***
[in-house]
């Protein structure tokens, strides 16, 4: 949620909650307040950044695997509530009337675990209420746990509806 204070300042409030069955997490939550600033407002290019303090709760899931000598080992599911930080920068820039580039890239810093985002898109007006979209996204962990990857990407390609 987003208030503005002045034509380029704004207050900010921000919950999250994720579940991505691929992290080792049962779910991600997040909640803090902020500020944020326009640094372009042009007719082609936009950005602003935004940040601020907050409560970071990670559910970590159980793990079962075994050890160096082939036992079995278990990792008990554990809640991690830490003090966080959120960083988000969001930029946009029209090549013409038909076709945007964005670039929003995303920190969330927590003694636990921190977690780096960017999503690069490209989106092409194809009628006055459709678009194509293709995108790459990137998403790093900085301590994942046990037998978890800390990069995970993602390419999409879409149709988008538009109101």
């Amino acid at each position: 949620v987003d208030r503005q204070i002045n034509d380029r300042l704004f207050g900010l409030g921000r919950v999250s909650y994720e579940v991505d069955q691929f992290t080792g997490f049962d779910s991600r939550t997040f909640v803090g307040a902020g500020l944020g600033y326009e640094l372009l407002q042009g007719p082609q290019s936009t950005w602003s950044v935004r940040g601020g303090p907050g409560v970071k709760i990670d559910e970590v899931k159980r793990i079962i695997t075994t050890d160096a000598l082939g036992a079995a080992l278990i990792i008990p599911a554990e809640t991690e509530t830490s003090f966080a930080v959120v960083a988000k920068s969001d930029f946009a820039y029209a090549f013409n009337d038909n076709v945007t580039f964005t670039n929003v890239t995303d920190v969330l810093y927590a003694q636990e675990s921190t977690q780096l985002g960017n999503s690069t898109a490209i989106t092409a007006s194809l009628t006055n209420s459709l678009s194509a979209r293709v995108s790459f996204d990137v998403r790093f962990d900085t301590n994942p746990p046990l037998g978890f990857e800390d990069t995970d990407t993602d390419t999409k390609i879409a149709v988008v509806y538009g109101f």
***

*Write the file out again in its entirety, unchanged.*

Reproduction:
[in-house]
């Protein structure tokens, strides 16, 4: 949620909650307040950044695997509530009337675990209420746990509806 204070300042409030069955997490939550600033407002290019303090709760899931000598080992599911930080920068820039580039890239810093985002898109007006979209996204962990990857990407390609 987003208030503005002045034509380029704004207050900010921000919950999250994720579940991505691929992290080792049962779910991600997040909640803090902020500020944020326009640094372009042009007719082609936009950005602003935004940040601020907050409560970071990670559910970590159980793990079962075994050890160096082939036992079995278990990792008990554990809640991690830490003090966080959120960083988000969001930029946009029209090549013409038909076709945007964005670039929003995303920190969330927590003694636990921190977690780096960017999503690069490209989106092409194809009628006055459709678009194509293709995108790459990137998403790093900085301590994942046990037998978890800390990069995970993602390419999409879409149709988008538009109101």
């Amino acid at each position: 949620v987003d208030r503005q204070i002045n034509d380029r300042l704004f207050g900010l409030g921000r919950v999250s909650y994720e579940v991505d069955q691929f992290t080792g997490f049962d779910s991600r939550t997040f909640v803090g307040a902020g500020l944020g600033y326009e640094l372009l407002q042009g007719p082609q290019s936009t950005w602003s950044v935004r940040g601020g303090p907050g409560v970071k709760i990670d559910e970590v899931k159980r793990i079962i695997t075994t050890d160096a000598l082939g036992a079995a080992l278990i990792i008990p599911a554990e809640t991690e509530t830490s003090f966080a930080v959120v960083a988000k920068s969001d930029f946009a820039y029209a090549f013409n009337d038909n076709v945007t580039f964005t670039n929003v890239t995303d920190v969330l810093y927590a003694q636990e675990s921190t977690q780096l985002g960017n999503s690069t898109a490209i989106t092409a007006s194809l009628t006055n209420s459709l678009s194509a979209r293709v995108s790459f996204d990137v998403r790093f962990d900085t301590n994942p746990p046990l037998g978890f990857e800390d990069t995970d990407t993602d390419t999409k390609i879409a149709v988008v509806y538009g109101f």